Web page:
This week's current is about the shooting of an unarmed Black youth by a police officer in Ferguson, Missouri.

The ongoing Ferguson protests are all over the news, but as school resumes I'm surprised by how little my students know about what's happened in Ferguson and why it's such a big deal.

The first step will be to get a bit of information about what happened into my students' hands.

Here's a great interactive from the New York Times: What Happened in Ferguson?
Here's a British look at the violence in Ferguson from the Guardian

And here's some really fascinating polling data from the Pew Center for the People & the Press showing that different races have very different perceptions of what happened in Ferguson


Once we know the what we can move on to the why, and after the students have gotten a bit of information then they can begin to process it, draw conclusions, and form opinions.


Here's some questions I'm going to ask my students.

What happened to Michael Brown in Ferguson?

What was the reaction in Ferguson to the killing of Michael Brown?

Why is the killing of Michael Brown important?

Do you believe that justice will be served in Ferguson?


How often are civilians killed by police in the US?

How does this number compare to other countries?


According to the Pew Research Center for the People & the Press, by about four-to-one (80% to 18%), African Americans say the shooting in Ferguson raises important issues about race that merit discussion. By contrast, whites, by 47% to 37%, say the issue of race is getting more attention than it deserves. Fully 65% of African Americans say the police have gone too far in responding to the shooting’s aftermath. Whites are divided: 33% say the police have gone too far, 32% say the police response has been about right, while 35% offer no response. Whites also are nearly three times as likely as blacks to express at least a fair amount of confidence in the investigations into the shooting. About half of whites (52%) say they have a great deal or fair amount of confidence in the investigations, compared with just 18% of blacks. Roughly three-quarters of blacks (76%) have little or no confidence in the investigations, with 45% saying they have no confidence at all.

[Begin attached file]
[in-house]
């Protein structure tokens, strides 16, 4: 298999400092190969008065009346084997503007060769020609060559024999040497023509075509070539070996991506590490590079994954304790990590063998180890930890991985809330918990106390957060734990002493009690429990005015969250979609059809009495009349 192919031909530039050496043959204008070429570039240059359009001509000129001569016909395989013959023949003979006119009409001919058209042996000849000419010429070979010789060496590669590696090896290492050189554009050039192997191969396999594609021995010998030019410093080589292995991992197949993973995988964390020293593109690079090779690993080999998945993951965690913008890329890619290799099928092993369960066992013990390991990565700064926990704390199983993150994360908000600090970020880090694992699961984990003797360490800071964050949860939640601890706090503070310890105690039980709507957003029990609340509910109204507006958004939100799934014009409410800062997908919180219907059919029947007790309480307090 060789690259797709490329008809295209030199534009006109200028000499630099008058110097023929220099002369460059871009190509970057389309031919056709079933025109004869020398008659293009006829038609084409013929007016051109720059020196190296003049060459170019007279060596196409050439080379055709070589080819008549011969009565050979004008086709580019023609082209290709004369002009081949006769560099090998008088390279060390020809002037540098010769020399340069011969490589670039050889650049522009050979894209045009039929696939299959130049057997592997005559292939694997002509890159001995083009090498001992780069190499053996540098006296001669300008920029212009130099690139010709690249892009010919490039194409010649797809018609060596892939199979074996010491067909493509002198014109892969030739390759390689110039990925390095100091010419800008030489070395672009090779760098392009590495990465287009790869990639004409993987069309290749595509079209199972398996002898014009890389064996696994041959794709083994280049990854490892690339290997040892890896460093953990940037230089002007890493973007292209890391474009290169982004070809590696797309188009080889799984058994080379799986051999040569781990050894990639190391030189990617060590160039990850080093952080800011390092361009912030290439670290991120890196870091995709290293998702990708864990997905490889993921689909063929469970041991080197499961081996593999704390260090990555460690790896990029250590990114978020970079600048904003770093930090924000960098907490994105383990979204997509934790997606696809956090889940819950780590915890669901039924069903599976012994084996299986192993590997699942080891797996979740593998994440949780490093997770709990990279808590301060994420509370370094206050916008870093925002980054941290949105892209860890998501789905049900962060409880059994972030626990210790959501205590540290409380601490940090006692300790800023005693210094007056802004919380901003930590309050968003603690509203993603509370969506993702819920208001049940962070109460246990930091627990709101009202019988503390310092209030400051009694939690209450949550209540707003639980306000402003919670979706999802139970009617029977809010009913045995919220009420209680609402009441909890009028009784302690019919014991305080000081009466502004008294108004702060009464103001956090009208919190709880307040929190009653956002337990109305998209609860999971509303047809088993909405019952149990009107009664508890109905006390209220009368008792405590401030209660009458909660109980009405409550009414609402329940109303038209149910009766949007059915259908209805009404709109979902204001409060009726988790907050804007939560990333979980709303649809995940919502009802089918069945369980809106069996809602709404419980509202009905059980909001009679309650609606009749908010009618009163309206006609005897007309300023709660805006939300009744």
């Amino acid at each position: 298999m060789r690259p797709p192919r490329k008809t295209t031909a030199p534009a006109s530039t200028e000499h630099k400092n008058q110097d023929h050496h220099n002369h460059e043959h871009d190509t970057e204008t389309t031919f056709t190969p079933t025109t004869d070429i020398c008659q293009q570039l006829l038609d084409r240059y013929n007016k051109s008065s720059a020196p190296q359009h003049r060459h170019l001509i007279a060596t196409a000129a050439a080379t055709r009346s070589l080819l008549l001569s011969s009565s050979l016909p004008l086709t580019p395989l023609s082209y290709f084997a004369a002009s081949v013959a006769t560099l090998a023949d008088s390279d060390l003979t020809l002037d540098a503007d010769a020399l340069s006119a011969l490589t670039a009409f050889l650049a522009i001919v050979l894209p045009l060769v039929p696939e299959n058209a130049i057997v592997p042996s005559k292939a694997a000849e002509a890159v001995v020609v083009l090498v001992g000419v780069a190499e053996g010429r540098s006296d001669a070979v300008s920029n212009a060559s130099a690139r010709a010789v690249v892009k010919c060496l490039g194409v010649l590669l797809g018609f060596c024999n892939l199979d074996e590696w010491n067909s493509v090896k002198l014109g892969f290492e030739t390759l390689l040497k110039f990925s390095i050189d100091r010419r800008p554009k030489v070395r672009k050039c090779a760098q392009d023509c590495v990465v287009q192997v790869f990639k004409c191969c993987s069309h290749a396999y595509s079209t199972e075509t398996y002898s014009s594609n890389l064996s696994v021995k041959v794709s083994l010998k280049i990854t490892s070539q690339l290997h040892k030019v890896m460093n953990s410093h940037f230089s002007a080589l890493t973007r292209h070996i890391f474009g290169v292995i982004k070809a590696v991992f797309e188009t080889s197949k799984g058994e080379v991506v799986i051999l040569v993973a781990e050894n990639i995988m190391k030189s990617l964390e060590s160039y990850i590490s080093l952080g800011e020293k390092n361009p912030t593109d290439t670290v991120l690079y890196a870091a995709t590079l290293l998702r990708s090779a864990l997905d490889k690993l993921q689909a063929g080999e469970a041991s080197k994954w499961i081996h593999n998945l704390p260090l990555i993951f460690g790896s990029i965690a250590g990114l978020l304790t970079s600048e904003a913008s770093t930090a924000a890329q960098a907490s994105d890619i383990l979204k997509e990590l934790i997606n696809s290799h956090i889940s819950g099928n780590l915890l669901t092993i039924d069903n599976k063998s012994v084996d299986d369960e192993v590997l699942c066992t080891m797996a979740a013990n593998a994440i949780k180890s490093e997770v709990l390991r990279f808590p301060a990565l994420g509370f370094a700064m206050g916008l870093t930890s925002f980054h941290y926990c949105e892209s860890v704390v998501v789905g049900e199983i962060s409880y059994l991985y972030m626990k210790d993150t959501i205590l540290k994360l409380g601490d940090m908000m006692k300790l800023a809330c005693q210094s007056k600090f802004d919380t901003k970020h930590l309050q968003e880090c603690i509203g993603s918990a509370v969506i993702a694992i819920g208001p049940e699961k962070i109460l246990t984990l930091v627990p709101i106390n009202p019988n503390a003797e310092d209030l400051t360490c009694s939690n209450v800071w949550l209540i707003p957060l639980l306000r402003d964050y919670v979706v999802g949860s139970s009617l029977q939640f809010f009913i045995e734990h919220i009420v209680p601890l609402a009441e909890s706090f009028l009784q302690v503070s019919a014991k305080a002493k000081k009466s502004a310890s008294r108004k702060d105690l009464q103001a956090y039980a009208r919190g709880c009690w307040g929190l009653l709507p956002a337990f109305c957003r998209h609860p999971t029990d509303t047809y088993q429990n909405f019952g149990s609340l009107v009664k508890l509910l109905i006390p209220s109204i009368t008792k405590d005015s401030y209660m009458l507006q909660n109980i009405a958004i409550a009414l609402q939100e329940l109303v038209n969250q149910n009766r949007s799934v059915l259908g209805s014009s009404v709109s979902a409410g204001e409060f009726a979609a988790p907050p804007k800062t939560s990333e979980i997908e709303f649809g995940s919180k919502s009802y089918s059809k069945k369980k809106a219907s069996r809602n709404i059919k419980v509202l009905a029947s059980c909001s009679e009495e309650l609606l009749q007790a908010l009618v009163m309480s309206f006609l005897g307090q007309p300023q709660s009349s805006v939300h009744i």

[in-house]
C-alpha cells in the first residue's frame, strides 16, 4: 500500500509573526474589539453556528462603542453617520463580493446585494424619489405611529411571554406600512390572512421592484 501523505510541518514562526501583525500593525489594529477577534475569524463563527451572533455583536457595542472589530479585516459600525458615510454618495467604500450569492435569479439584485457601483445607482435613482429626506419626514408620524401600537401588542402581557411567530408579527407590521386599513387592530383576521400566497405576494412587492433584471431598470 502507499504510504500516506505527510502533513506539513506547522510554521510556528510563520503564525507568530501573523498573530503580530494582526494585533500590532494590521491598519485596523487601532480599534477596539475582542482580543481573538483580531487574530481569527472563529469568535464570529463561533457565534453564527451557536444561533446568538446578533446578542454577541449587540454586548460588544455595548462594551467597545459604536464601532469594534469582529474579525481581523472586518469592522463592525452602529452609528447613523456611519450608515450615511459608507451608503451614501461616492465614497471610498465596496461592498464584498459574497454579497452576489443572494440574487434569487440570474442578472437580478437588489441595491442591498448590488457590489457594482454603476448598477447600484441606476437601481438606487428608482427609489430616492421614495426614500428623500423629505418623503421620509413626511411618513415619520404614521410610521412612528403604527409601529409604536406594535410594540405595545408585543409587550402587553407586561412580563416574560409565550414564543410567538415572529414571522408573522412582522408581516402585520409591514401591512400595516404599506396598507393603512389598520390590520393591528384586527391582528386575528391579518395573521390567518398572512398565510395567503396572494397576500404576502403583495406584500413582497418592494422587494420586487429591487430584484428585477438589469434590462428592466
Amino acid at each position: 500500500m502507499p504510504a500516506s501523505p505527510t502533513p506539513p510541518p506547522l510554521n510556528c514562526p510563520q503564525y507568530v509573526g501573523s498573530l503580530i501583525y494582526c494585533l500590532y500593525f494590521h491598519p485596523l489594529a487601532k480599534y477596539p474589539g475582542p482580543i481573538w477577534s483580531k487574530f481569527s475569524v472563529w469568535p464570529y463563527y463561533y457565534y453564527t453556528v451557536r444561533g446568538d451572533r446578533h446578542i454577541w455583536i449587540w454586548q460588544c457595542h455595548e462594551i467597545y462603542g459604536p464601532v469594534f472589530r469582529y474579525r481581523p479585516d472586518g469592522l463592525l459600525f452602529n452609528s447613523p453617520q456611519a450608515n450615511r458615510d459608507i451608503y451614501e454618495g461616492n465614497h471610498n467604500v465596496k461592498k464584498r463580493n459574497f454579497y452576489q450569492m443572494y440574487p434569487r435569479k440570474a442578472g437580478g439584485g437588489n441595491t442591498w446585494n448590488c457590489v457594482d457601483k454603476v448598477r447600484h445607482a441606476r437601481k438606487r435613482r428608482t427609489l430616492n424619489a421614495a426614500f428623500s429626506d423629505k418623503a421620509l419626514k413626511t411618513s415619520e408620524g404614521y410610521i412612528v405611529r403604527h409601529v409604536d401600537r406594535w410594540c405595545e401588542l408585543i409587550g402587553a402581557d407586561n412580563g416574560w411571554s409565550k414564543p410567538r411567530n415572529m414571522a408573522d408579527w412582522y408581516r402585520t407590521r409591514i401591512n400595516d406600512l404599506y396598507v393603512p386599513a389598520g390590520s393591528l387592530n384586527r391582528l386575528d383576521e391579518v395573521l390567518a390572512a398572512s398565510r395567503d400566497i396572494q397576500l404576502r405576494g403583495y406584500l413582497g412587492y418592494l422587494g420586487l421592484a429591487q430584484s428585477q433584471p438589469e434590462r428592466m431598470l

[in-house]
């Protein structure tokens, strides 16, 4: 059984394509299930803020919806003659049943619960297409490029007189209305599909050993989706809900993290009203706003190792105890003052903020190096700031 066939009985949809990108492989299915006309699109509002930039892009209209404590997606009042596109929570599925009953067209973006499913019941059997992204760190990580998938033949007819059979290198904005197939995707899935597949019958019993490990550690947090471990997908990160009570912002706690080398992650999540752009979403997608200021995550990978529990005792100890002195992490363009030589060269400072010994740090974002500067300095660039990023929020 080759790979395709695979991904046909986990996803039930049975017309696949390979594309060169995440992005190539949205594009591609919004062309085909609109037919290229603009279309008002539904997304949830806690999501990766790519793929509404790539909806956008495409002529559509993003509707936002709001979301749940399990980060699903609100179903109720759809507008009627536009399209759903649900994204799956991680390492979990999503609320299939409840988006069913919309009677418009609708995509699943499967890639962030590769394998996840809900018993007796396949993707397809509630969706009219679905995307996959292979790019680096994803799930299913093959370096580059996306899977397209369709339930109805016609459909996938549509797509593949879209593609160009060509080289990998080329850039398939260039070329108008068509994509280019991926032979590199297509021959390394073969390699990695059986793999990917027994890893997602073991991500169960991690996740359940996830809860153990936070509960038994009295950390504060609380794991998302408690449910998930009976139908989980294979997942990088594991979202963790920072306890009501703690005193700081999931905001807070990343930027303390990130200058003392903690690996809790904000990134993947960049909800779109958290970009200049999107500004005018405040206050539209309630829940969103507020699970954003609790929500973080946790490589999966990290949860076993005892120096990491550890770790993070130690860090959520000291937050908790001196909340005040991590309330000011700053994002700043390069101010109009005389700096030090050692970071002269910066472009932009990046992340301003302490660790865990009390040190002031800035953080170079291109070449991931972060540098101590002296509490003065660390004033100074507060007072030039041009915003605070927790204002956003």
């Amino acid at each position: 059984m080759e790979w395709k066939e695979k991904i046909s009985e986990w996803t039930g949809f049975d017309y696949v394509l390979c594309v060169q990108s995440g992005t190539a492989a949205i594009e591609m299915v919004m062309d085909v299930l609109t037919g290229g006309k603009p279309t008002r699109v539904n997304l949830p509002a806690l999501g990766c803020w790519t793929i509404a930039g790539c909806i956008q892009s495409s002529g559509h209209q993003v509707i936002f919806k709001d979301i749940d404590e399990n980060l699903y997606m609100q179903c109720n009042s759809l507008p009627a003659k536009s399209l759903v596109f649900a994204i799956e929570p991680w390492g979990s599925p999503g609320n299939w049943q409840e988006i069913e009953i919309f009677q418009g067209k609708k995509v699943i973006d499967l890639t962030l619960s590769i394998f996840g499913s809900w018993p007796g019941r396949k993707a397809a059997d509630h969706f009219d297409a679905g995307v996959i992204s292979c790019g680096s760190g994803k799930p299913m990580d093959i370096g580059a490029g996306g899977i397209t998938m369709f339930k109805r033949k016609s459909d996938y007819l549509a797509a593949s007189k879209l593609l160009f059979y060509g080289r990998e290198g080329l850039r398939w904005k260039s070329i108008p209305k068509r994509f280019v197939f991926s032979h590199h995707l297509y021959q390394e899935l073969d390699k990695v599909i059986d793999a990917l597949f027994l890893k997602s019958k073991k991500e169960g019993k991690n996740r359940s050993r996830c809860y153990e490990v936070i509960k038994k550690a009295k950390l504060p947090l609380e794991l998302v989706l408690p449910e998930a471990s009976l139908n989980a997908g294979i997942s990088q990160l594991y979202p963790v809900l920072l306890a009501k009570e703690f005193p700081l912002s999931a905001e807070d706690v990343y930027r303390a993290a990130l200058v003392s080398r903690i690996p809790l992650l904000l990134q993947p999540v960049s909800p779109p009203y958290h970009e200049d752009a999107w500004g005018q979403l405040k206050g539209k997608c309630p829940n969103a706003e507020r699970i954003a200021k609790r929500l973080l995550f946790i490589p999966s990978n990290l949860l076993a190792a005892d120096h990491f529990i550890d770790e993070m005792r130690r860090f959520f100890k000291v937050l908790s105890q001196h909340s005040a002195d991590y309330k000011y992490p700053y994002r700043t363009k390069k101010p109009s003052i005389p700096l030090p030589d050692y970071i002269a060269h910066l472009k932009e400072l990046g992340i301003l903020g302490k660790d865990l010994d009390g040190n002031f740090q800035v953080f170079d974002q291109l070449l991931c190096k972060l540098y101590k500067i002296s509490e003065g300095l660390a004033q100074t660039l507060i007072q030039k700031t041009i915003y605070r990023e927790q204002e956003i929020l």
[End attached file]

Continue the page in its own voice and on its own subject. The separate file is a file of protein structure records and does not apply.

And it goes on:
Why do you think Blacks and Whites have had such different reactions to the shooting?

What does this incident tell you about the state of race relations in the US?


If we reversed some of the variables in this case, imagining that the police officer was Black and the murder victim was an unarmed White youth how do you think reactions would change?


Describe the Ferguson Police department’s response to the shooting of Michael Brown?

Describe the federal government’s response to the shooting of Michael Brown?

Why do you think those responses have been different?

Which response do you think was more appropriate and just?

What tools does the federal government have to deal with this sort of issue?

Does the fact that we have a mixed-race president make any difference in race relations today?


What is the history of race relations in America?

How does that history affect the situation in Ferguson?


How does the shooting of Michael Brown affect you?

How does the shooting of Michael Brown affect young Black men where you live?


How would you describe your relationship with police in your town?

How would you describe race relations where you live?

Has there been any police brutality against minorities where you live recently?

Has there been any police brutality against minorities where you live historically?

Could this sort of thing happen where you live?


I'd love to hear how this current worked for your students. Please feel free to add any content or questions you've used in your classroom to the comment section of this post